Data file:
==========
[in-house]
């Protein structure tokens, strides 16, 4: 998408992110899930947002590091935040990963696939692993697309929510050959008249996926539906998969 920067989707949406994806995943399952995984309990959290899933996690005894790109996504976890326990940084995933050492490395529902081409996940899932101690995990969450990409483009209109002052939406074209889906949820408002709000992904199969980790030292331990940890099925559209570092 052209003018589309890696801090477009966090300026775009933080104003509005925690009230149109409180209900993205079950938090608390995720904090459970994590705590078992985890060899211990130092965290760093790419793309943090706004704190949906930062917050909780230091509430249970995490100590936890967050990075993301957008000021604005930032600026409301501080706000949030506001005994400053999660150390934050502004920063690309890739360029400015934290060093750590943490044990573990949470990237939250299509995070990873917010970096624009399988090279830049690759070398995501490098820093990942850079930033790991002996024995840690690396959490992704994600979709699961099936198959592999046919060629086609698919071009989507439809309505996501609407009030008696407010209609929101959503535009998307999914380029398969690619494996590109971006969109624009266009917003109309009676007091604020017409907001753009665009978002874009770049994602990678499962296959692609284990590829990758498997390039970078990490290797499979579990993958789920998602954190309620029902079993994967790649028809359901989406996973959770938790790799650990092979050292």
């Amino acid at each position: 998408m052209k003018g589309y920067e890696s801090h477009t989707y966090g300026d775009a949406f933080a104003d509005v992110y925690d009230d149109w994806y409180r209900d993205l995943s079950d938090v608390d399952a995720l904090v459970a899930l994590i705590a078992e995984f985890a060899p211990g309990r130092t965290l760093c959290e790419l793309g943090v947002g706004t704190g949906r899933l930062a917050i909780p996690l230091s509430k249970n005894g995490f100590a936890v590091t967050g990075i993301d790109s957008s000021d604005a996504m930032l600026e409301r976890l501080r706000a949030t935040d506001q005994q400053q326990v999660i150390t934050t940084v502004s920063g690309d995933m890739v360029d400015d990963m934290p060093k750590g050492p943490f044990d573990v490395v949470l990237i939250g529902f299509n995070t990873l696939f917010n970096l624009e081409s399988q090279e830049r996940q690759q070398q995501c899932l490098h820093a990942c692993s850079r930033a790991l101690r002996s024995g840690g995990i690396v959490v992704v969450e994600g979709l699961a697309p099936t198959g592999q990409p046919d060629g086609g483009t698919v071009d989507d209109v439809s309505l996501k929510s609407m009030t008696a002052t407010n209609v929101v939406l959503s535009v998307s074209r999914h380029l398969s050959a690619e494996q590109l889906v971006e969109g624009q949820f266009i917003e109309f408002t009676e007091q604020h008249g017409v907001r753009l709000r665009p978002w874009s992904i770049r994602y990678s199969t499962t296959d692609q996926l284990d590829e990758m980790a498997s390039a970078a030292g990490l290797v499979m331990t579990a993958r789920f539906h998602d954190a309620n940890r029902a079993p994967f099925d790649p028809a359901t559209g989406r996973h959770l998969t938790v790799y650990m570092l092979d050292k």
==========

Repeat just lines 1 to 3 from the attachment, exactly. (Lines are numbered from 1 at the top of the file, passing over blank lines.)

[in-house]
């Protein structure tokens, strides 16, 4: 998408992110899930947002590091935040990963696939692993697309929510050959008249996926539906998969 920067989707949406994806995943399952995984309990959290899933996690005894790109996504976890326990940084995933050492490395529902081409996940899932101690995990969450990409483009209109002052939406074209889906949820408002709000992904199969980790030292331990940890099925559209570092 052209003018589309890696801090477009966090300026775009933080104003509005925690009230149109409180209900993205079950938090608390995720904090459970994590705590078992985890060899211990130092965290760093790419793309943090706004704190949906930062917050909780230091509430249970995490100590936890967050990075993301957008000021604005930032600026409301501080706000949030506001005994400053999660150390934050502004920063690309890739360029400015934290060093750590943490044990573990949470990237939250299509995070990873917010970096624009399988090279830049690759070398995501490098820093990942850079930033790991002996024995840690690396959490992704994600979709699961099936198959592999046919060629086609698919071009989507439809309505996501609407009030008696407010209609929101959503535009998307999914380029398969690619494996590109971006969109624009266009917003109309009676007091604020017409907001753009665009978002874009770049994602990678499962296959692609284990590829990758498997390039970078990490290797499979579990993958789920998602954190309620029902079993994967790649028809359901989406996973959770938790790799650990092979050292």
């Amino acid at each position: 998408m052209k003018g589309y920067e890696s801090h477009t989707y966090g300026d775009a949406f933080a104003d509005v992110y925690d009230d149109w994806y409180r209900d993205l995943s079950d938090v608390d399952a995720l904090v459970a899930l994590i705590a078992e995984f985890a060899p211990g309990r130092t965290l760093c959290e790419l793309g943090v947002g706004t704190g949906r899933l930062a917050i909780p996690l230091s509430k249970n005894g995490f100590a936890v590091t967050g990075i993301d790109s957008s000021d604005a996504m930032l600026e409301r976890l501080r706000a949030t935040d506001q005994q400053q326990v999660i150390t934050t940084v502004s920063g690309d995933m890739v360029d400015d990963m934290p060093k750590g050492p943490f044990d573990v490395v949470l990237i939250g529902f299509n995070t990873l696939f917010n970096l624009e081409s399988q090279e830049r996940q690759q070398q995501c899932l490098h820093a990942c692993s850079r930033a790991l101690r002996s024995g840690g995990i690396v959490v992704v969450e994600g979709l699961a697309p099936t198959g592999q990409p046919d060629g086609g483009t698919v071009d989507d209109v439809s309505l996501k929510s609407m009030t008696a002052t407010n209609v929101v939406l959503s535009v998307s074209r999914h380029l398969s050959a690619e494996q590109l889906v971006e969109g624009q949820f266009i917003e109309f408002t009676e007091q604020h008249g017409v907001r753009l709000r665009p978002w874009s992904i770049r994602y990678s199969t499962t296959d692609q996926l284990d590829e990758m980790a498997s390039a970078a030292g990490l290797v499979m331990t579990a993958r789920f539906h998602d954190a309620n940890r029902a079993p994967f099925d790649p028809a359901t559209g989406r996973h959770l998969t938790v790799y650990m570092l092979d050292k």